(That was the way Daddy remembered it, but I did find the poem on the Internet and have linked it here. Just a slight variation from what he remembered! There is also a song.)

We weren't rich, but we weren't poor. Times were rough during the Depression. You made do with what you had. Dad would give me $5 to go on a date, but I didn't date until I was a senior in High School.

I'll share more of his story with you at a later time. What a great guy, my Daddy. Hope you have enjoyed some of his story. Now it's your turn. Do you have a picture that reminds you of a story, maybe a bit more original than mine today? Now's your chance to write your story and link back to share with others at my Wednesday Wit and Wisdom.

Linda Kay


12 comments:

eileeninmd said...

Wonderful story and post on your Dad! I like the poem! Thanks for sharing, enjoy your day!

eViL pOp TaRt said...

A nice story about a great Dad!

ifthethunderdontgetya™³²®© said...

That's a fine tribute, Linda.
~

DeniseinVA said...

What a wonderful way to remember your Dad, and thanks for adding the poem. Great post!

Gosia k said...

So the memoties of your dad are wonderful . Thanks for visiting my blog. Love from the heart of Europe

Cranberry Morning said...

It's a great story, Linda, and sometimes hard to believe that was only a generation ago. So much has changed and not necessarily for the better. The way we coddle children today is something rarely known in your dad's growing up years.

William Kendall said...

A wonderful tribute to your dad.

The Yum List said...

A 'paddling machine' ! Can you imagine what would happen these days if someone if suggested the story? Times have changed.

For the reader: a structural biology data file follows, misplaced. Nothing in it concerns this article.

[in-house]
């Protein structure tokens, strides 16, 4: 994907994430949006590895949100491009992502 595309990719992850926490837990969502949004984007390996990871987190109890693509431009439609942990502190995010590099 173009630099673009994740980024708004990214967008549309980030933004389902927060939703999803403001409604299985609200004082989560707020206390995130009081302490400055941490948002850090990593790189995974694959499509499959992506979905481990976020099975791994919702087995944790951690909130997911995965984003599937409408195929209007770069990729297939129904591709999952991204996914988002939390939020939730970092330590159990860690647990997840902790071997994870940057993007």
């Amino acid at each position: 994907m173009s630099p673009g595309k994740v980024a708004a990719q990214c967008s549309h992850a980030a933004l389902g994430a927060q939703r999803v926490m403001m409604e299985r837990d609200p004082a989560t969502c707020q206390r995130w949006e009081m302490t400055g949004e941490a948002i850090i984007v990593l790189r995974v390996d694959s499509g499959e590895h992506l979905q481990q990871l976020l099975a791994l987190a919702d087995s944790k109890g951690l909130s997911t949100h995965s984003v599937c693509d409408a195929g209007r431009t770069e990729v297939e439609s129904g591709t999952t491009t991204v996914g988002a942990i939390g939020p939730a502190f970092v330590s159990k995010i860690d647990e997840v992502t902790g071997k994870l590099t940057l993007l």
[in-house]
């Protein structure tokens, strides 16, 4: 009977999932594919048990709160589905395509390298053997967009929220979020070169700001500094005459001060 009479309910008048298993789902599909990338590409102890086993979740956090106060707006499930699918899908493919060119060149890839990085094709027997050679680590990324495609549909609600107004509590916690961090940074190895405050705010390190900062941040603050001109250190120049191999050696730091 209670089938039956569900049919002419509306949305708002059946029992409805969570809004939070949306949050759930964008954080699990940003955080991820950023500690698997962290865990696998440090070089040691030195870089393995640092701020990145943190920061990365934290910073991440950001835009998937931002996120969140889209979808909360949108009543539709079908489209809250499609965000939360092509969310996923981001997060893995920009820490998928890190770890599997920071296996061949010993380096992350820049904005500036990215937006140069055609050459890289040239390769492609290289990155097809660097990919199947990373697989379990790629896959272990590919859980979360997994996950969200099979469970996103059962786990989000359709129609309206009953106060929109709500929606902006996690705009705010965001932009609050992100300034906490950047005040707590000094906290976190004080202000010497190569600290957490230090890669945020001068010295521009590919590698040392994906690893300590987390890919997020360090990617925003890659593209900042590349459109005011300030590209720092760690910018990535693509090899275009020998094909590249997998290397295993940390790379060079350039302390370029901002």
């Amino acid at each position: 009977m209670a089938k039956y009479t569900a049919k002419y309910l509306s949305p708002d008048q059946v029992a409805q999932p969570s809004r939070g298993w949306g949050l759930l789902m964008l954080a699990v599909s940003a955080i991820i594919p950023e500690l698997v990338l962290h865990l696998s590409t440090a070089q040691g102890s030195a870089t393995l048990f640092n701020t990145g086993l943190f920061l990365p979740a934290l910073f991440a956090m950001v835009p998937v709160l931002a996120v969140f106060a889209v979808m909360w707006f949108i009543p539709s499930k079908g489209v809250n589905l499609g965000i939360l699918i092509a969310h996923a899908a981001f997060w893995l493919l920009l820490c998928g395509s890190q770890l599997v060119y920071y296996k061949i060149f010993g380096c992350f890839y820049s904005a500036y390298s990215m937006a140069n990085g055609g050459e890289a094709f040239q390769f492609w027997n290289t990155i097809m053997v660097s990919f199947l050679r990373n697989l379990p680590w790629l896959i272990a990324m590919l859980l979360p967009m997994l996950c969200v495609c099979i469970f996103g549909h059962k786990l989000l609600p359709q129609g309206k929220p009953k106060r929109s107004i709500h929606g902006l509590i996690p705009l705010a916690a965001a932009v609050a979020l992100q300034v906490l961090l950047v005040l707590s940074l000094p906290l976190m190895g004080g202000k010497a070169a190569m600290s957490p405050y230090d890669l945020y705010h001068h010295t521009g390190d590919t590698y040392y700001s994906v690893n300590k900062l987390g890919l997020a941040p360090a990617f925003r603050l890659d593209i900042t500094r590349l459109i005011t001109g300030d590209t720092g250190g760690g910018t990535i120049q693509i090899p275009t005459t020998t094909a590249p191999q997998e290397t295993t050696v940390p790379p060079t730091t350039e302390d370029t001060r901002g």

Grantham Lynn said...

Oh what a wonderful story. Thanks for sharing. I will try and get something for you tonight. What I want to write not sure anyone wants to hear. LOL. Today I managed to get a new position at work. Yea.
It's a cut in pay but less hours which is what I really wanted. And much less responsibility. So I feel like a free woman. Anyway.
After I rest a little while watching my favorite tv on the dvr I'll write something hopefully worth reading.
Hope you have a great party.
Oh one more thing. Next week I am hosting a Link the Link Party.
So plan to come by and link!

Cherdo said...

Linda, I love this post and the story about your Daddy. Repeating these wonderful memories spreads the love. Thank you.

Mike said...

A seven year old driving a tractor? Don't try that these days.

Marie C said...

I loved this memoir! What a sweet tribute to your childhood and your Dad. It brought back such stirrings in my heart, because the Depression era is one of my favorite times in our history...despite the troubles this country faced. It was a time of real, genuine, good people; hard-working people with real values. I love reading about it. I'm sorry I didn't get to this on Wednesday. I don't know why, but I sometimes get distracted. I am enjoying the meme so much!